The pair recovered 61.8% of May decline and tested levels above 1.1400. During the first part of the past week the euro benefited from the weaker dollar. However, in the second half of the week the single currency lost its bullish momentum.
The ECB began buying corporate bonds on Wednesday. The fact that the central bank didn’t start with highest-rated securities, but purchased bonds from companies, which had investment-grade rating from only one rating agency, showed investors that the ECB President Mario Draghi is serious about the region’s monetary stimulus. Another negative factor for the euro is uncertainty associated with Brexit vote, and this factor will remain in place until the British referendum on the EU membership that will take place on June 23.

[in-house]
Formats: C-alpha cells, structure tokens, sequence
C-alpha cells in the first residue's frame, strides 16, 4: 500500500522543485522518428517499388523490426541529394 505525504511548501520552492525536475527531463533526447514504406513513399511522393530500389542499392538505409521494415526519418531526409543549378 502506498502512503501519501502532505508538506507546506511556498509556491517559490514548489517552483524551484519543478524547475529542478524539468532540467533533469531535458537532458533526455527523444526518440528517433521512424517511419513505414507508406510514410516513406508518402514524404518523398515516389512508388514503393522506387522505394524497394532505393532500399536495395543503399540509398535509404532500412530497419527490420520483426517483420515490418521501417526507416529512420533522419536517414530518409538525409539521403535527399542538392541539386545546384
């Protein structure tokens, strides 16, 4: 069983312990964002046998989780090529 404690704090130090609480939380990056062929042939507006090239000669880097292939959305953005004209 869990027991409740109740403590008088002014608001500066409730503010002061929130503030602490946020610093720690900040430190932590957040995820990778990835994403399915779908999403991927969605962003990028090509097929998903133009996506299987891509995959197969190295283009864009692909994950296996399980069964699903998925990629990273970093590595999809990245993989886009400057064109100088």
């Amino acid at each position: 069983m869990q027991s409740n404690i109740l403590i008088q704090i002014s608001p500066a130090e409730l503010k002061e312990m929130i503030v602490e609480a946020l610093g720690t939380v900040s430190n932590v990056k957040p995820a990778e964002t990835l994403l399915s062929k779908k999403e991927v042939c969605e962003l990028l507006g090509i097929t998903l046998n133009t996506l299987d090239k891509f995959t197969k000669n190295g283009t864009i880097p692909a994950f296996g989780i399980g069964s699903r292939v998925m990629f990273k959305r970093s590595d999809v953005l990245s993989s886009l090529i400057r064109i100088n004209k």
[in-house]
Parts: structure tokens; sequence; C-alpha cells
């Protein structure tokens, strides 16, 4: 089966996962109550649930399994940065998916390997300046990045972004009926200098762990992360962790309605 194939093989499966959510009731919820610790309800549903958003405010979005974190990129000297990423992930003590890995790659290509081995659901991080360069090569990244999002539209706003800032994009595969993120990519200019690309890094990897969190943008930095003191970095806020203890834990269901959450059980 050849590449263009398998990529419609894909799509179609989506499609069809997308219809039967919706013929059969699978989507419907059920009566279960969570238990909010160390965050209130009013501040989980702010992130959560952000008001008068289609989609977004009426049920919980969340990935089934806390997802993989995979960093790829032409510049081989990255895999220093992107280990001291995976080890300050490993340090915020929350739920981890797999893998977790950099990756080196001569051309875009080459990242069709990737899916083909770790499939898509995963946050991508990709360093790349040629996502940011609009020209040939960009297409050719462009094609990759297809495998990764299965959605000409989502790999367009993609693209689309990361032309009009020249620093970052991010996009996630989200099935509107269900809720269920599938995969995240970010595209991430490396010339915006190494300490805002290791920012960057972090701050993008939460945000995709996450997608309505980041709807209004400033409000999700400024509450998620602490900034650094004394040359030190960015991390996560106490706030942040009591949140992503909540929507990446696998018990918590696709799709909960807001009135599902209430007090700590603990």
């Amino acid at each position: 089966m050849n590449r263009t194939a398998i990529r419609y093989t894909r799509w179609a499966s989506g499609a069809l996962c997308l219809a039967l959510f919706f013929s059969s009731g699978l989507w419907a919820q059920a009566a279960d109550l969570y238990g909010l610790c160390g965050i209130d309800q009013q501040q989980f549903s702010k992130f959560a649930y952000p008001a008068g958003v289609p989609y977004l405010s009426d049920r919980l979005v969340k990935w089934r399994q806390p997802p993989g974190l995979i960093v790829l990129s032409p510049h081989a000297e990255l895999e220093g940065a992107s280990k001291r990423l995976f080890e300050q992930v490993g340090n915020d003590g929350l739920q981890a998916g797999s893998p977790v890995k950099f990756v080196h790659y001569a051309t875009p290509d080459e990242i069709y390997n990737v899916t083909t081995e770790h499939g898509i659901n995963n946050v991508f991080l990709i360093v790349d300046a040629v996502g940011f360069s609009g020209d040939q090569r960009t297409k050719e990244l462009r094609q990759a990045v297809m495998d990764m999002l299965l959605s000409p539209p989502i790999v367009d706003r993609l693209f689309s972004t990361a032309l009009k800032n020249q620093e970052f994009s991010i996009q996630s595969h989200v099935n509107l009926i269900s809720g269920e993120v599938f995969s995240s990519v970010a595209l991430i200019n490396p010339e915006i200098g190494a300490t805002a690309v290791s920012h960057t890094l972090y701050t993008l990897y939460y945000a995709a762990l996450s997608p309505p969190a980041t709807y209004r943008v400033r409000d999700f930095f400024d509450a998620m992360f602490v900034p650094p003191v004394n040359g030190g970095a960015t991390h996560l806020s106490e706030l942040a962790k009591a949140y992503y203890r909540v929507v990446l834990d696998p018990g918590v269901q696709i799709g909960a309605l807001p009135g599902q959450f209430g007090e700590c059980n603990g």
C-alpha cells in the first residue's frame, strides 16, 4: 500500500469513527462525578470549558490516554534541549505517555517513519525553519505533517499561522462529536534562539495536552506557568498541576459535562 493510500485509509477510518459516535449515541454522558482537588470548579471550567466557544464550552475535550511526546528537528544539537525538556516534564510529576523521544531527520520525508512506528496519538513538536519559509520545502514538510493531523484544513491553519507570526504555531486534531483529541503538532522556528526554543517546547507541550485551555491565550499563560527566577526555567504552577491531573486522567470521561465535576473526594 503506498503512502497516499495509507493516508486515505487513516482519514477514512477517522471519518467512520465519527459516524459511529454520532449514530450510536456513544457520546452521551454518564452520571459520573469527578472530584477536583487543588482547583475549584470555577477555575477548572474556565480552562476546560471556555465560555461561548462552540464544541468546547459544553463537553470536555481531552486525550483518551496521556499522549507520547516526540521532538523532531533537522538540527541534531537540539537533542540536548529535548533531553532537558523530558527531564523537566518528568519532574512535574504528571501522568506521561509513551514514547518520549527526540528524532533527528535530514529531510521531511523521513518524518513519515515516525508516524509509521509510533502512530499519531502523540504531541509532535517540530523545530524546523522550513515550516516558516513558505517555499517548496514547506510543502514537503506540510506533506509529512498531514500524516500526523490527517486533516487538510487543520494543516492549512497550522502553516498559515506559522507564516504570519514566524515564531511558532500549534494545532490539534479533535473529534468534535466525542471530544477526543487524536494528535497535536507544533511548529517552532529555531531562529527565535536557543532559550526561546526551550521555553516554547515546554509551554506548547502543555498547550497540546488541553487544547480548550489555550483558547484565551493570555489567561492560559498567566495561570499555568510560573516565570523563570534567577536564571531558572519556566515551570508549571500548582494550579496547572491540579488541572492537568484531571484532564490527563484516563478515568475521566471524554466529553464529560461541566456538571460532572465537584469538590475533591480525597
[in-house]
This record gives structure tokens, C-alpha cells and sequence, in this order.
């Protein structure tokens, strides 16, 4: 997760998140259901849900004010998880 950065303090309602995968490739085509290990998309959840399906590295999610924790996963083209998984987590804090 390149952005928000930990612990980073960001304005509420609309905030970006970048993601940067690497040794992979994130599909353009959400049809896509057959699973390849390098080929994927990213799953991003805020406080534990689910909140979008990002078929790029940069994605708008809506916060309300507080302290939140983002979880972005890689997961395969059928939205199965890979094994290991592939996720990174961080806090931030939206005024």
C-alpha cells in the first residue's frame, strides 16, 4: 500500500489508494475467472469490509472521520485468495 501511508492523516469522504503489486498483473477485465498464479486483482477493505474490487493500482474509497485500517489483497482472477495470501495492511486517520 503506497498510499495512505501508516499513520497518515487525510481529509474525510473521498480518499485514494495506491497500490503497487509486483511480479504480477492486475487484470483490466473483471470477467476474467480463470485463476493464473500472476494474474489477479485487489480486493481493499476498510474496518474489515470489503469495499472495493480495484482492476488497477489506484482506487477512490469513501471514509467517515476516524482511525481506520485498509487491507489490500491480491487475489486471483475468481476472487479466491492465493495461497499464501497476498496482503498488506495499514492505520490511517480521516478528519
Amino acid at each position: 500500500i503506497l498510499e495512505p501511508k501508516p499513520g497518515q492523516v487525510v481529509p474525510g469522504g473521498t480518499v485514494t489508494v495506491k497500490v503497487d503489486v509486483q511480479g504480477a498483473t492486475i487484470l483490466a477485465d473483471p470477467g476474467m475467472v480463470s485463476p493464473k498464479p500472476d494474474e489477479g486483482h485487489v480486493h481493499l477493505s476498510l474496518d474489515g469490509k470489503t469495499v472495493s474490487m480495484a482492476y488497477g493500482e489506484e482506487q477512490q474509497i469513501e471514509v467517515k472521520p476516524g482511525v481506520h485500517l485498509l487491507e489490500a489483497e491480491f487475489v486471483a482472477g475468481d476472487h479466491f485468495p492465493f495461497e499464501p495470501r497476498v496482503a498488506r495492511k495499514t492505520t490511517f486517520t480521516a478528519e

The pair could be in consolidative mood before the Federal Reserve’s meeting on Wednesday. Technically it looks like we’ll see deeper correction to 1.1200, but for the euro to go below this point there should be good news from the United States. Its further direction will depend largely on whether the Fed reduces its rate forecasts for this year or not. Support is at 1.1215, 1.1140 and 1.1100. Resistance is at 1.1415, 1.1460 and 1.1500.
In the European economic calendar other important events include industrial production release on Tuesday, the publication of trade balance on Wednesday and the final inflation readings on Thursday. The ECB president Mario Draghi will have another chance to make an impact on the market on Friday.